Following pressure from the TUC, new guidance from the Health and Safety Executive (HSE) now requires employers to carry out individual risk assessments for pregnant women.
Although the HSE’s guidance had made clear that employers have a legal responsibility to consider risks to pregnant women, new mothers and women of childbearing age in their general workplace risk assessments, the new guidance has clarified that once an employer has been informed that a worker is pregnant, is breastfeeding, or has given birth within the last six months, then they must carry out an individual assessment.
When carrying it out, the employer is required to:
- Review their existing general risk management and controls for pregnant workers and new mothers;
- Talk to the worker to see if there are any conditions or circumstances with their pregnancy that could affect their work;
- Discuss any concerns they have about how their work could affect their pregnancy;
- Consult with their safety representative or trade union if they have one;
- Take account of any medical recommendations provided by their doctor or midwife.
The employer must also review the worker’s individual risk assessment and make any necessary adjustments as the pregnancy progresses and/or if there are any significant changes to the worker’s activity or workplace.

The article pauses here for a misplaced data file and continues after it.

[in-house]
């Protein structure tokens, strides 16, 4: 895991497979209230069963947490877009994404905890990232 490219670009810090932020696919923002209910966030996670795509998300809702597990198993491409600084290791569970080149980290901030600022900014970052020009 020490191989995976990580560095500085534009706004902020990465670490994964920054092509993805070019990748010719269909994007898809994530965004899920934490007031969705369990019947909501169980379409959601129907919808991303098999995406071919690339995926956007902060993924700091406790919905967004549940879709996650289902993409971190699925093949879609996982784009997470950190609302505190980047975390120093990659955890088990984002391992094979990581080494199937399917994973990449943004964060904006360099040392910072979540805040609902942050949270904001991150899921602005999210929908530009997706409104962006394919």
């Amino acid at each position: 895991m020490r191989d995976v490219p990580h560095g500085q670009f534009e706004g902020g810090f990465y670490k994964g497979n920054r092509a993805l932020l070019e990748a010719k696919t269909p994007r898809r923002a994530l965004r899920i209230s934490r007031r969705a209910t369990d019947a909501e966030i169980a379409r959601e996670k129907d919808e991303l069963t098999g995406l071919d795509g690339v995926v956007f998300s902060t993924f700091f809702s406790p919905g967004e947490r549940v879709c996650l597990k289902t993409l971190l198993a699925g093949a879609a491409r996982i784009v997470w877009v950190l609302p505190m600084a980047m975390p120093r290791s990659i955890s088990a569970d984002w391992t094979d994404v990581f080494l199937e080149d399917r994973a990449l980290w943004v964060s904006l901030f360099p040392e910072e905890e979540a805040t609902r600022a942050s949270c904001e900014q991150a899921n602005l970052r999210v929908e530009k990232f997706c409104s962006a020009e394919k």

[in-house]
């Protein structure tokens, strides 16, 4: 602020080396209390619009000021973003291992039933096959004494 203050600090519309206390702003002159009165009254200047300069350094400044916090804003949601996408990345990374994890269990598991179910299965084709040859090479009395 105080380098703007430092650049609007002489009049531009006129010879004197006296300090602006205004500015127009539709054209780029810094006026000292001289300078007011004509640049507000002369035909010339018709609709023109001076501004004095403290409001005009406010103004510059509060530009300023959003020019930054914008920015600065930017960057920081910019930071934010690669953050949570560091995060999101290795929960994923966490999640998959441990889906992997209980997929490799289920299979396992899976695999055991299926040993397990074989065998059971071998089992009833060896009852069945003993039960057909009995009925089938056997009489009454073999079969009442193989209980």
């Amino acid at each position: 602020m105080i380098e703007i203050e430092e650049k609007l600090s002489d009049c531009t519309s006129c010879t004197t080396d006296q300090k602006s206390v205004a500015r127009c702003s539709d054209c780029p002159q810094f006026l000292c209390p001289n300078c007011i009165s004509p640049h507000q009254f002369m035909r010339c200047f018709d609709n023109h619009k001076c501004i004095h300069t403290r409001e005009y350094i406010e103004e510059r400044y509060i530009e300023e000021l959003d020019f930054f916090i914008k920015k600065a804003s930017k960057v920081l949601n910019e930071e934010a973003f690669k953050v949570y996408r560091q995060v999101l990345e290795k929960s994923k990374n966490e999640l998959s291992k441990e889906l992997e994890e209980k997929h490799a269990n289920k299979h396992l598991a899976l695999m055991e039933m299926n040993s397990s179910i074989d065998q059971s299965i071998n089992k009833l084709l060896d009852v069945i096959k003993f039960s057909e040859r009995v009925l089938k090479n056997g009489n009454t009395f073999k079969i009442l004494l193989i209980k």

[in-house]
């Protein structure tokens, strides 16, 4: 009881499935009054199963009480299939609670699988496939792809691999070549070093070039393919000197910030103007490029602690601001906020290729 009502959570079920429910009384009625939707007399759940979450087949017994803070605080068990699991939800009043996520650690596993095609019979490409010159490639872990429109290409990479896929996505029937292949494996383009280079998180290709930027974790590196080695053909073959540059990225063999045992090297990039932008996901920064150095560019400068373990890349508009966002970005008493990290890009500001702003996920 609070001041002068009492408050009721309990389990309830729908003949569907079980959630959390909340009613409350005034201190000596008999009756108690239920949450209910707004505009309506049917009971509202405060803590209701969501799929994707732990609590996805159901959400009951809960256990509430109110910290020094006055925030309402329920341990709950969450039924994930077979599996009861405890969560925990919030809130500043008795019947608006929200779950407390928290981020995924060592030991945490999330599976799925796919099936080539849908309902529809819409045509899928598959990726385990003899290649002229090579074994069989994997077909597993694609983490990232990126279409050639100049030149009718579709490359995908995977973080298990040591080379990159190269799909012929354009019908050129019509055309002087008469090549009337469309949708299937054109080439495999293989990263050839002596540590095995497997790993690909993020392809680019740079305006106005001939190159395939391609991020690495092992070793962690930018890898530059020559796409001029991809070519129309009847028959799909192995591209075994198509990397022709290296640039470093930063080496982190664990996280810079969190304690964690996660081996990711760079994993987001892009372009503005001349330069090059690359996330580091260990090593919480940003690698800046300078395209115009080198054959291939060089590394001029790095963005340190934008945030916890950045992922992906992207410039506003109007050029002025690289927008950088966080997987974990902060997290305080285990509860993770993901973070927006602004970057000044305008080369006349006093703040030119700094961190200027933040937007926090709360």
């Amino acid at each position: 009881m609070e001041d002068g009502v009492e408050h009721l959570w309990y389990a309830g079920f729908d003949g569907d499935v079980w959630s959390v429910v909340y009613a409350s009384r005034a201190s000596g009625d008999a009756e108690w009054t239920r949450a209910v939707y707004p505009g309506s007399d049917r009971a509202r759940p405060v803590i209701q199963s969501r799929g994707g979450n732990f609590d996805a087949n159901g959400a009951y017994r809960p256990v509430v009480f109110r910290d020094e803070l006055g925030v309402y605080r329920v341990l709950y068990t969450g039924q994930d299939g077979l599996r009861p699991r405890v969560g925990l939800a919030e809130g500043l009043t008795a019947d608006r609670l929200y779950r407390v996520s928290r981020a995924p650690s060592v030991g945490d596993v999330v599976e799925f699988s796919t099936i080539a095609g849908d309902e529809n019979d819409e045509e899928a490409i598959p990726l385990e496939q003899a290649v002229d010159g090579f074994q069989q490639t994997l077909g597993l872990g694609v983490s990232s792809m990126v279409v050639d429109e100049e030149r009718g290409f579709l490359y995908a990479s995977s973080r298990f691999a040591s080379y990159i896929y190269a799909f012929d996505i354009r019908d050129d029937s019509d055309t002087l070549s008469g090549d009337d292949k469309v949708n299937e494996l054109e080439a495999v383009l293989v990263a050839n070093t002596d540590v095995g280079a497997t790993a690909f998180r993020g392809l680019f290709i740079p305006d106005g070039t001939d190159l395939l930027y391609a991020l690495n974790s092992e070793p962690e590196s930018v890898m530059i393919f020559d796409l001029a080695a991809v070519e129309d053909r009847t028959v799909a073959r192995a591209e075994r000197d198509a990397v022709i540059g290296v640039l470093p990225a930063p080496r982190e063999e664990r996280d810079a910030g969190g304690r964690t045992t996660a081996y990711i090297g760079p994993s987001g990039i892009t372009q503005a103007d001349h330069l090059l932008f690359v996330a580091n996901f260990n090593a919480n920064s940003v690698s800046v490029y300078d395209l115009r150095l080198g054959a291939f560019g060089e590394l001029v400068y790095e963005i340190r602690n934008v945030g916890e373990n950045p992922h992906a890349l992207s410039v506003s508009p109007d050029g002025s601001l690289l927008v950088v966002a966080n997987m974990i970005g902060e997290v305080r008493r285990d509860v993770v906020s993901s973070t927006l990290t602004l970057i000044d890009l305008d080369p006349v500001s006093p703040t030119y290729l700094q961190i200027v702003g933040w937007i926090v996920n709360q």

If the employer identifies a risk following the assessment, the first thing they have to do is consider whether they can control or remove it. If that proves impossible, then they must adjust the individual’s working conditions or hours. If that is also not possible, then they have to offer suitable alternative work. The Employment Rights Act 1996 states that this should be offered before the person is suspended. It must be appropriate for the pregnant worker or new mother, and on the same terms and conditions, including pay.
If that step, in turn, proves to be impossible to implement, then the employer must suspend the worker on paid leave for as long as necessary to protect their health and that of their child in line with the Management of Health and Safety at Work Regulations 1999.
To read about the work of the TUC in changing the rules, click here.
To read the new guidance from the HSE in detail, click here.